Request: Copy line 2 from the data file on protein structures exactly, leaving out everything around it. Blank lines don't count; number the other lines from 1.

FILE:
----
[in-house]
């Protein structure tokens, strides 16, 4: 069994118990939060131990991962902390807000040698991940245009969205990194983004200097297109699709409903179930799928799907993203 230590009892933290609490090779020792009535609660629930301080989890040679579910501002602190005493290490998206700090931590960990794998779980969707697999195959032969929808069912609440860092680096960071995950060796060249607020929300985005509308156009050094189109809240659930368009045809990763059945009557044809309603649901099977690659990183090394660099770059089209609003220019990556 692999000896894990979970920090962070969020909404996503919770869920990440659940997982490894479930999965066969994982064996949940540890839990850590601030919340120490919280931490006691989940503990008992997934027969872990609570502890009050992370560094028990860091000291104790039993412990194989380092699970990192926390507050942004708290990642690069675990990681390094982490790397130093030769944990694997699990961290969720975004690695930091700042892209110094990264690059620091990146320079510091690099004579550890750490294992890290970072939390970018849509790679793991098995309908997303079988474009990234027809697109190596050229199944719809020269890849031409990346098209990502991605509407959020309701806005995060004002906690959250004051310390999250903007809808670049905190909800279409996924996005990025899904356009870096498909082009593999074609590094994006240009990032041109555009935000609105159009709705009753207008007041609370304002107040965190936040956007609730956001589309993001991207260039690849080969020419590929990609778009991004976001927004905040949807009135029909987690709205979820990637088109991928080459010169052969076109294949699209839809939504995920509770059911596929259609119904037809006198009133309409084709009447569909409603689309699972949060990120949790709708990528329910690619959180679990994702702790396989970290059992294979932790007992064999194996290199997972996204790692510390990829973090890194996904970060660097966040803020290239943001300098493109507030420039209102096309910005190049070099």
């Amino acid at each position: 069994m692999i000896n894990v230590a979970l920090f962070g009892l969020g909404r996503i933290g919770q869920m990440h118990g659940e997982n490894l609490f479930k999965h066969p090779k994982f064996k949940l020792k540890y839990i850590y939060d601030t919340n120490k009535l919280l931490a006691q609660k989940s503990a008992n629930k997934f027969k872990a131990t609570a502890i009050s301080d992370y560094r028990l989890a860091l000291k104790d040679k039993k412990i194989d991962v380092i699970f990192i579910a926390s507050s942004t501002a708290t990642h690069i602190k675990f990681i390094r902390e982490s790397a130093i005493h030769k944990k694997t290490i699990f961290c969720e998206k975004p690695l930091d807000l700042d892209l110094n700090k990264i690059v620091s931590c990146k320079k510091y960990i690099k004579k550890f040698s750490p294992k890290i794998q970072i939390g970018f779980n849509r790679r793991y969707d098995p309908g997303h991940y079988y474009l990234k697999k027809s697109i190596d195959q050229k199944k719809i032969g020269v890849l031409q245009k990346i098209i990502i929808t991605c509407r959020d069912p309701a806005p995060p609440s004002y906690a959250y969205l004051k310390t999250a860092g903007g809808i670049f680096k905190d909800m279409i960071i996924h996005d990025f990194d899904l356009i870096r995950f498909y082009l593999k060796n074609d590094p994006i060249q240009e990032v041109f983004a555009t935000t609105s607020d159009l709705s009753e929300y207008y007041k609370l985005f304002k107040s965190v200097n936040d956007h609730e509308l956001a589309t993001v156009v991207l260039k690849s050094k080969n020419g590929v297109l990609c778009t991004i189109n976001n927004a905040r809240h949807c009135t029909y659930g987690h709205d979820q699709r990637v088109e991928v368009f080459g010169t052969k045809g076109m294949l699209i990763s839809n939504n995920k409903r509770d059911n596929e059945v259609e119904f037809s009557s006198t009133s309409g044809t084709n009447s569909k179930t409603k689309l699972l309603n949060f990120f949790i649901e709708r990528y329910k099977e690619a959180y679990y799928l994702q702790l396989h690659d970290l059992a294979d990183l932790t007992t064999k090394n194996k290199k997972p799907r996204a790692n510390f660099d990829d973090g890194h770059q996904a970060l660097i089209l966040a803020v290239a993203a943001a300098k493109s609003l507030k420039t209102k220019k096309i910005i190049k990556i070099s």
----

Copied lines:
């Protein structure tokens, strides 16, 4: 069994118990939060131990991962902390807000040698991940245009969205990194983004200097297109699709409903179930799928799907993203 230590009892933290609490090779020792009535609660629930301080989890040679579910501002602190005493290490998206700090931590960990794998779980969707697999195959032969929808069912609440860092680096960071995950060796060249607020929300985005509308156009050094189109809240659930368009045809990763059945009557044809309603649901099977690659990183090394660099770059089209609003220019990556 692999000896894990979970920090962070969020909404996503919770869920990440659940997982490894479930999965066969994982064996949940540890839990850590601030919340120490919280931490006691989940503990008992997934027969872990609570502890009050992370560094028990860091000291104790039993412990194989380092699970990192926390507050942004708290990642690069675990990681390094982490790397130093030769944990694997699990961290969720975004690695930091700042892209110094990264690059620091990146320079510091690099004579550890750490294992890290970072939390970018849509790679793991098995309908997303079988474009990234027809697109190596050229199944719809020269890849031409990346098209990502991605509407959020309701806005995060004002906690959250004051310390999250903007809808670049905190909800279409996924996005990025899904356009870096498909082009593999074609590094994006240009990032041109555009935000609105159009709705009753207008007041609370304002107040965190936040956007609730956001589309993001991207260039690849080969020419590929990609778009991004976001927004905040949807009135029909987690709205979820990637088109991928080459010169052969076109294949699209839809939504995920509770059911596929259609119904037809006198009133309409084709009447569909409603689309699972949060990120949790709708990528329910690619959180679990994702702790396989970290059992294979932790007992064999194996290199997972996204790692510390990829973090890194996904970060660097966040803020290239943001300098493109507030420039209102096309910005190049070099």